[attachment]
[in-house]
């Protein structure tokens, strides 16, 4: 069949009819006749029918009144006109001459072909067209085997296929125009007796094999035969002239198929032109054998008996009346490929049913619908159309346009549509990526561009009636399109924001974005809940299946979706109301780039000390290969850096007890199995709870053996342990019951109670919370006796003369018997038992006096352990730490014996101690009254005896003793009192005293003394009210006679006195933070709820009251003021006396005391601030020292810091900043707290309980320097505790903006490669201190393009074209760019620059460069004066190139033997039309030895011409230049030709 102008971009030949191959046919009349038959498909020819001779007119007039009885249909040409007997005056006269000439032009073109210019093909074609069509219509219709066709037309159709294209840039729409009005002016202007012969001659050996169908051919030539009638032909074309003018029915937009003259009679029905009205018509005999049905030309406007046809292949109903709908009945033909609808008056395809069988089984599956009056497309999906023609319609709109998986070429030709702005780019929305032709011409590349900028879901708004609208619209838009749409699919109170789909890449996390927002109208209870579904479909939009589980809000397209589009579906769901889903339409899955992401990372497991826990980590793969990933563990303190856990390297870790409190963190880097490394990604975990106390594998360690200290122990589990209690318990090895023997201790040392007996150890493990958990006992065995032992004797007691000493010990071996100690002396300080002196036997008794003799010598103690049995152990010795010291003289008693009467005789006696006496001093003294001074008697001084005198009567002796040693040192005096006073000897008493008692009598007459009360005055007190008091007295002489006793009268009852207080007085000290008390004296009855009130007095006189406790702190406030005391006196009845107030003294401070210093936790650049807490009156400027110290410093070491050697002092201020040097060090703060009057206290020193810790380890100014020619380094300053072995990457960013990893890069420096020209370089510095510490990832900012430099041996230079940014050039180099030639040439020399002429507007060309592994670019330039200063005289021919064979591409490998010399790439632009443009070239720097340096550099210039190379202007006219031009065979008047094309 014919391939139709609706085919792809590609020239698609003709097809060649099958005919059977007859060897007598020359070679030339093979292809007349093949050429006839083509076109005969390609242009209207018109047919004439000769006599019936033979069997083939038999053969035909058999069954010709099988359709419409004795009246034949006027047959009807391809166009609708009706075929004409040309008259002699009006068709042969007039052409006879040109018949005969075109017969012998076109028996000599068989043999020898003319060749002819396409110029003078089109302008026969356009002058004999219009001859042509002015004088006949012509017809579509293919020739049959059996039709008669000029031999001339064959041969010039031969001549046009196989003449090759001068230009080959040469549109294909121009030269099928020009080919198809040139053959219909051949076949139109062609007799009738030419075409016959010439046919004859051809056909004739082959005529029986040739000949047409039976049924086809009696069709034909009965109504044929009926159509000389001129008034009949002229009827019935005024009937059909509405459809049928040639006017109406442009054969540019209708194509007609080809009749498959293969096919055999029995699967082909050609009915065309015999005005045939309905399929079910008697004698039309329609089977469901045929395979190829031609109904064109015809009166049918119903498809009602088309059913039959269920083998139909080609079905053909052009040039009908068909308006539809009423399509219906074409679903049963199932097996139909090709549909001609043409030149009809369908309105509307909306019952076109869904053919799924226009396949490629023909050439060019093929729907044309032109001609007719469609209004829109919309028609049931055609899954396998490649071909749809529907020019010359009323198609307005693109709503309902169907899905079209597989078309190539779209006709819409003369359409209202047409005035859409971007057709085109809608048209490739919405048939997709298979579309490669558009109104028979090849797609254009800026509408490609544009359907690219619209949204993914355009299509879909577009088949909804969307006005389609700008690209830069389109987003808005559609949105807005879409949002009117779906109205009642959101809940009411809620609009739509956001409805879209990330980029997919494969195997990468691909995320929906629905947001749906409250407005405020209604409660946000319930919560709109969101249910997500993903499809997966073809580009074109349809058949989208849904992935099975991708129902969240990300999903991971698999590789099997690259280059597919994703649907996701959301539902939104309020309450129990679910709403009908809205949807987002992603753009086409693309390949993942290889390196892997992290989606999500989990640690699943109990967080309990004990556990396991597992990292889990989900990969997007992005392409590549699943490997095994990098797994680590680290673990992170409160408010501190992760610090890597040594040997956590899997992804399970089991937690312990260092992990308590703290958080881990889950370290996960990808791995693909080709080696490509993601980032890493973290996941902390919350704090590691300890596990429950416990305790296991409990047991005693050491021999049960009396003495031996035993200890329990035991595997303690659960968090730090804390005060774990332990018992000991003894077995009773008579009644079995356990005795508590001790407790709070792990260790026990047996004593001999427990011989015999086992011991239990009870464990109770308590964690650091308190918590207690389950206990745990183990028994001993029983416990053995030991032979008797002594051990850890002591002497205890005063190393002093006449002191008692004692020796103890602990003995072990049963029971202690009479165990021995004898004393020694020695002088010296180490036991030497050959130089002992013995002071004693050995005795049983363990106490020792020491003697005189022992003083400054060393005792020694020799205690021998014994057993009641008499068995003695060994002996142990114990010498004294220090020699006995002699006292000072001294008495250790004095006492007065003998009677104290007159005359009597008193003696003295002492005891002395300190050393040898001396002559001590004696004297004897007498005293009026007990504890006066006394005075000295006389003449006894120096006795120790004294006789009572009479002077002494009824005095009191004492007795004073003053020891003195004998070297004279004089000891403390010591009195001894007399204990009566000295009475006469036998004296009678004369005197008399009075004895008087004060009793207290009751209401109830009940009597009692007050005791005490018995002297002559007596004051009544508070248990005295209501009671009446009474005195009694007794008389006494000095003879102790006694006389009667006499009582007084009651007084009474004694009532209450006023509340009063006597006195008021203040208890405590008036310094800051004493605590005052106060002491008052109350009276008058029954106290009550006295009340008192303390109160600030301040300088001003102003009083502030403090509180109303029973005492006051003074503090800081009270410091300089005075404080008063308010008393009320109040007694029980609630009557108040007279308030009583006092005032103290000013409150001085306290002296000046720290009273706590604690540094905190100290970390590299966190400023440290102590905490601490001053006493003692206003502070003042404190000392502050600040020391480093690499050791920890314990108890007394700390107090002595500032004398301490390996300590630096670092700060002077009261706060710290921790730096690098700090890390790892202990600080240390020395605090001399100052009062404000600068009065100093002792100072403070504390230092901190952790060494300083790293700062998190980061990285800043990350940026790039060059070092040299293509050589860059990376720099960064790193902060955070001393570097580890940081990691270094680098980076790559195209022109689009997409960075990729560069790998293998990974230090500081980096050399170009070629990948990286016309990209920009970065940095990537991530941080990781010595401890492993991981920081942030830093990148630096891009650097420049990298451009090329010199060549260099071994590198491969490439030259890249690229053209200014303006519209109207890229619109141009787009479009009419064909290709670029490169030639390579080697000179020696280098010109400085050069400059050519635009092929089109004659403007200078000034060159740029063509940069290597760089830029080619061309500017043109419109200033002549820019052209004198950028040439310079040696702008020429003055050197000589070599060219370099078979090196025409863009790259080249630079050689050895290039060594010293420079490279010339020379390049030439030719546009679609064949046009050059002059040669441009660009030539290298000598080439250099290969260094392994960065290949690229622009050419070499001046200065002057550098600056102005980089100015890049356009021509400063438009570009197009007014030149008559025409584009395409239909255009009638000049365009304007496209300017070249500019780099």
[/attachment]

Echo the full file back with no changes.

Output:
[in-house]
């Protein structure tokens, strides 16, 4: 069949009819006749029918009144006109001459072909067209085997296929125009007796094999035969002239198929032109054998008996009346490929049913619908159309346009549509990526561009009636399109924001974005809940299946979706109301780039000390290969850096007890199995709870053996342990019951109670919370006796003369018997038992006096352990730490014996101690009254005896003793009192005293003394009210006679006195933070709820009251003021006396005391601030020292810091900043707290309980320097505790903006490669201190393009074209760019620059460069004066190139033997039309030895011409230049030709 102008971009030949191959046919009349038959498909020819001779007119007039009885249909040409007997005056006269000439032009073109210019093909074609069509219509219709066709037309159709294209840039729409009005002016202007012969001659050996169908051919030539009638032909074309003018029915937009003259009679029905009205018509005999049905030309406007046809292949109903709908009945033909609808008056395809069988089984599956009056497309999906023609319609709109998986070429030709702005780019929305032709011409590349900028879901708004609208619209838009749409699919109170789909890449996390927002109208209870579904479909939009589980809000397209589009579906769901889903339409899955992401990372497991826990980590793969990933563990303190856990390297870790409190963190880097490394990604975990106390594998360690200290122990589990209690318990090895023997201790040392007996150890493990958990006992065995032992004797007691000493010990071996100690002396300080002196036997008794003799010598103690049995152990010795010291003289008693009467005789006696006496001093003294001074008697001084005198009567002796040693040192005096006073000897008493008692009598007459009360005055007190008091007295002489006793009268009852207080007085000290008390004296009855009130007095006189406790702190406030005391006196009845107030003294401070210093936790650049807490009156400027110290410093070491050697002092201020040097060090703060009057206290020193810790380890100014020619380094300053072995990457960013990893890069420096020209370089510095510490990832900012430099041996230079940014050039180099030639040439020399002429507007060309592994670019330039200063005289021919064979591409490998010399790439632009443009070239720097340096550099210039190379202007006219031009065979008047094309 014919391939139709609706085919792809590609020239698609003709097809060649099958005919059977007859060897007598020359070679030339093979292809007349093949050429006839083509076109005969390609242009209207018109047919004439000769006599019936033979069997083939038999053969035909058999069954010709099988359709419409004795009246034949006027047959009807391809166009609708009706075929004409040309008259002699009006068709042969007039052409006879040109018949005969075109017969012998076109028996000599068989043999020898003319060749002819396409110029003078089109302008026969356009002058004999219009001859042509002015004088006949012509017809579509293919020739049959059996039709008669000029031999001339064959041969010039031969001549046009196989003449090759001068230009080959040469549109294909121009030269099928020009080919198809040139053959219909051949076949139109062609007799009738030419075409016959010439046919004859051809056909004739082959005529029986040739000949047409039976049924086809009696069709034909009965109504044929009926159509000389001129008034009949002229009827019935005024009937059909509405459809049928040639006017109406442009054969540019209708194509007609080809009749498959293969096919055999029995699967082909050609009915065309015999005005045939309905399929079910008697004698039309329609089977469901045929395979190829031609109904064109015809009166049918119903498809009602088309059913039959269920083998139909080609079905053909052009040039009908068909308006539809009423399509219906074409679903049963199932097996139909090709549909001609043409030149009809369908309105509307909306019952076109869904053919799924226009396949490629023909050439060019093929729907044309032109001609007719469609209004829109919309028609049931055609899954396998490649071909749809529907020019010359009323198609307005693109709503309902169907899905079209597989078309190539779209006709819409003369359409209202047409005035859409971007057709085109809608048209490739919405048939997709298979579309490669558009109104028979090849797609254009800026509408490609544009359907690219619209949204993914355009299509879909577009088949909804969307006005389609700008690209830069389109987003808005559609949105807005879409949002009117779906109205009642959101809940009411809620609009739509956001409805879209990330980029997919494969195997990468691909995320929906629905947001749906409250407005405020209604409660946000319930919560709109969101249910997500993903499809997966073809580009074109349809058949989208849904992935099975991708129902969240990300999903991971698999590789099997690259280059597919994703649907996701959301539902939104309020309450129990679910709403009908809205949807987002992603753009086409693309390949993942290889390196892997992290989606999500989990640690699943109990967080309990004990556990396991597992990292889990989900990969997007992005392409590549699943490997095994990098797994680590680290673990992170409160408010501190992760610090890597040594040997956590899997992804399970089991937690312990260092992990308590703290958080881990889950370290996960990808791995693909080709080696490509993601980032890493973290996941902390919350704090590691300890596990429950416990305790296991409990047991005693050491021999049960009396003495031996035993200890329990035991595997303690659960968090730090804390005060774990332990018992000991003894077995009773008579009644079995356990005795508590001790407790709070792990260790026990047996004593001999427990011989015999086992011991239990009870464990109770308590964690650091308190918590207690389950206990745990183990028994001993029983416990053995030991032979008797002594051990850890002591002497205890005063190393002093006449002191008692004692020796103890602990003995072990049963029971202690009479165990021995004898004393020694020695002088010296180490036991030497050959130089002992013995002071004693050995005795049983363990106490020792020491003697005189022992003083400054060393005792020694020799205690021998014994057993009641008499068995003695060994002996142990114990010498004294220090020699006995002699006292000072001294008495250790004095006492007065003998009677104290007159005359009597008193003696003295002492005891002395300190050393040898001396002559001590004696004297004897007498005293009026007990504890006066006394005075000295006389003449006894120096006795120790004294006789009572009479002077002494009824005095009191004492007795004073003053020891003195004998070297004279004089000891403390010591009195001894007399204990009566000295009475006469036998004296009678004369005197008399009075004895008087004060009793207290009751209401109830009940009597009692007050005791005490018995002297002559007596004051009544508070248990005295209501009671009446009474005195009694007794008389006494000095003879102790006694006389009667006499009582007084009651007084009474004694009532209450006023509340009063006597006195008021203040208890405590008036310094800051004493605590005052106060002491008052109350009276008058029954106290009550006295009340008192303390109160600030301040300088001003102003009083502030403090509180109303029973005492006051003074503090800081009270410091300089005075404080008063308010008393009320109040007694029980609630009557108040007279308030009583006092005032103290000013409150001085306290002296000046720290009273706590604690540094905190100290970390590299966190400023440290102590905490601490001053006493003692206003502070003042404190000392502050600040020391480093690499050791920890314990108890007394700390107090002595500032004398301490390996300590630096670092700060002077009261706060710290921790730096690098700090890390790892202990600080240390020395605090001399100052009062404000600068009065100093002792100072403070504390230092901190952790060494300083790293700062998190980061990285800043990350940026790039060059070092040299293509050589860059990376720099960064790193902060955070001393570097580890940081990691270094680098980076790559195209022109689009997409960075990729560069790998293998990974230090500081980096050399170009070629990948990286016309990209920009970065940095990537991530941080990781010595401890492993991981920081942030830093990148630096891009650097420049990298451009090329010199060549260099071994590198491969490439030259890249690229053209200014303006519209109207890229619109141009787009479009009419064909290709670029490169030639390579080697000179020696280098010109400085050069400059050519635009092929089109004659403007200078000034060159740029063509940069290597760089830029080619061309500017043109419109200033002549820019052209004198950028040439310079040696702008020429003055050197000589070599060219370099078979090196025409863009790259080249630079050689050895290039060594010293420079490279010339020379390049030439030719546009679609064949046009050059002059040669441009660009030539290298000598080439250099290969260094392994960065290949690229622009050419070499001046200065002057550098600056102005980089100015890049356009021509400063438009570009197009007014030149008559025409584009395409239909255009009638000049365009304007496209300017070249500019780099």